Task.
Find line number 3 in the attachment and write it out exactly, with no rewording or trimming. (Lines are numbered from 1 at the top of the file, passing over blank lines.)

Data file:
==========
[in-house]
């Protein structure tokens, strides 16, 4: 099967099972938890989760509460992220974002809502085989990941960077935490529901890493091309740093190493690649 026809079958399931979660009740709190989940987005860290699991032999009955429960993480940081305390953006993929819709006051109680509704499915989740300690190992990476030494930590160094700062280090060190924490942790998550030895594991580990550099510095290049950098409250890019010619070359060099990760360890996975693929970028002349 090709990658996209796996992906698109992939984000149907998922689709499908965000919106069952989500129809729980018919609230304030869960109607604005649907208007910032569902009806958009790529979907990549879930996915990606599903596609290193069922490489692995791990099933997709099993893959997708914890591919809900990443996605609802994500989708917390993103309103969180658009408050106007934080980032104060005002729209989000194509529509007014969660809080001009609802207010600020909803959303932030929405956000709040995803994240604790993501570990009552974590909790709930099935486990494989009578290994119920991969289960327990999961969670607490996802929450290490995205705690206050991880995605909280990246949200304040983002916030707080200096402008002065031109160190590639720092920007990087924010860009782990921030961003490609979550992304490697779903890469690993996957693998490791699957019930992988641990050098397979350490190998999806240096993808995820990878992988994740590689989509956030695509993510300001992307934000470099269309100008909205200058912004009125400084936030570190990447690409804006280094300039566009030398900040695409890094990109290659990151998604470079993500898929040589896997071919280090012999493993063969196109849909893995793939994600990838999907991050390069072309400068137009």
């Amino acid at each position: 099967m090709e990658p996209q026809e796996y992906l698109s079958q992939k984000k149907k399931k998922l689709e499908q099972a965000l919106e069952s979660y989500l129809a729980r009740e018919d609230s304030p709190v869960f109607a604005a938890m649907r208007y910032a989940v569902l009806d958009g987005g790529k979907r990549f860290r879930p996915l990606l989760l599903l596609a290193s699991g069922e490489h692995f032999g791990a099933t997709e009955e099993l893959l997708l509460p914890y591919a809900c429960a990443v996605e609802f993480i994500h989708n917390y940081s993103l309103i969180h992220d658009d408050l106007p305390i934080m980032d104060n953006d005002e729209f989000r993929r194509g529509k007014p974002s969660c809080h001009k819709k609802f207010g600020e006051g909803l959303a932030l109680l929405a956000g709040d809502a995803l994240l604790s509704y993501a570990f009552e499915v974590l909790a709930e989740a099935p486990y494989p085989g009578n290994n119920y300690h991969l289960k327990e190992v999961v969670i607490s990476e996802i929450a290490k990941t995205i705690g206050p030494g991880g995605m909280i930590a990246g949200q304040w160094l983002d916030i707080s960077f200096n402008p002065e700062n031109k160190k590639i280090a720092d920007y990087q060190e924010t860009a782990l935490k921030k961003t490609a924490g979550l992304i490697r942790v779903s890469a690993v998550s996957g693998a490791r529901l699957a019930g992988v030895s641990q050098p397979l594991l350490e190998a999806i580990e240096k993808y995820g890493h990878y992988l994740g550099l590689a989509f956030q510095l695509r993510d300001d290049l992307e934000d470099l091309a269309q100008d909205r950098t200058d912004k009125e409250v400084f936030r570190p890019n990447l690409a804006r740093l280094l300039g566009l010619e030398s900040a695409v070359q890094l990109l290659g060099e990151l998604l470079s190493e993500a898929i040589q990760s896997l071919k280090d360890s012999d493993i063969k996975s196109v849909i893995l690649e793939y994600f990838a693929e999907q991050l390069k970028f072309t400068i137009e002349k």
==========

């Amino acid at each position: 099967m090709e990658p996209q026809e796996y992906l698109s079958q992939k984000k149907k399931k998922l689709e499908q099972a965000l919106e069952s979660y989500l129809a729980r009740e018919d609230s304030p709190v869960f109607a604005a938890m649907r208007y910032a989940v569902l009806d958009g987005g790529k979907r990549f860290r879930p996915l990606l989760l599903l596609a290193s699991g069922e490489h692995f032999g791990a099933t997709e009955e099993l893959l997708l509460p914890y591919a809900c429960a990443v996605e609802f993480i994500h989708n917390y940081s993103l309103i969180h992220d658009d408050l106007p305390i934080m980032d104060n953006d005002e729209f989000r993929r194509g529509k007014p974002s969660c809080h001009k819709k609802f207010g600020e006051g909803l959303a932030l109680l929405a956000g709040d809502a995803l994240l604790s509704y993501a570990f009552e499915v974590l909790a709930e989740a099935p486990y494989p085989g009578n290994n119920y300690h991969l289960k327990e190992v999961v969670i607490s990476e996802i929450a290490k990941t995205i705690g206050p030494g991880g995605m909280i930590a990246g949200q304040w160094l983002d916030i707080s960077f200096n402008p002065e700062n031109k160190k590639i280090a720092d920007y990087q060190e924010t860009a782990l935490k921030k961003t490609a924490g979550l992304i490697r942790v779903s890469a690993v998550s996957g693998a490791r529901l699957a019930g992988v030895s641990q050098p397979l594991l350490e190998a999806i580990e240096k993808y995820g890493h990878y992988l994740g550099l590689a989509f956030q510095l695509r993510d300001d290049l992307e934000d470099l091309a269309q100008d909205r950098t200058d912004k009125e409250v400084f936030r570190p890019n990447l690409a804006r740093l280094l300039g566009l010619e030398s900040a695409v070359q890094l990109l290659g060099e990151l998604l470079s190493e993500a898929i040589q990760s896997l071919k280090d360890s012999d493993i063969k996975s196109v849909i893995l690649e793939y994600f990838a693929e999907q991050l390069k970028f072309t400068i137009e002349k």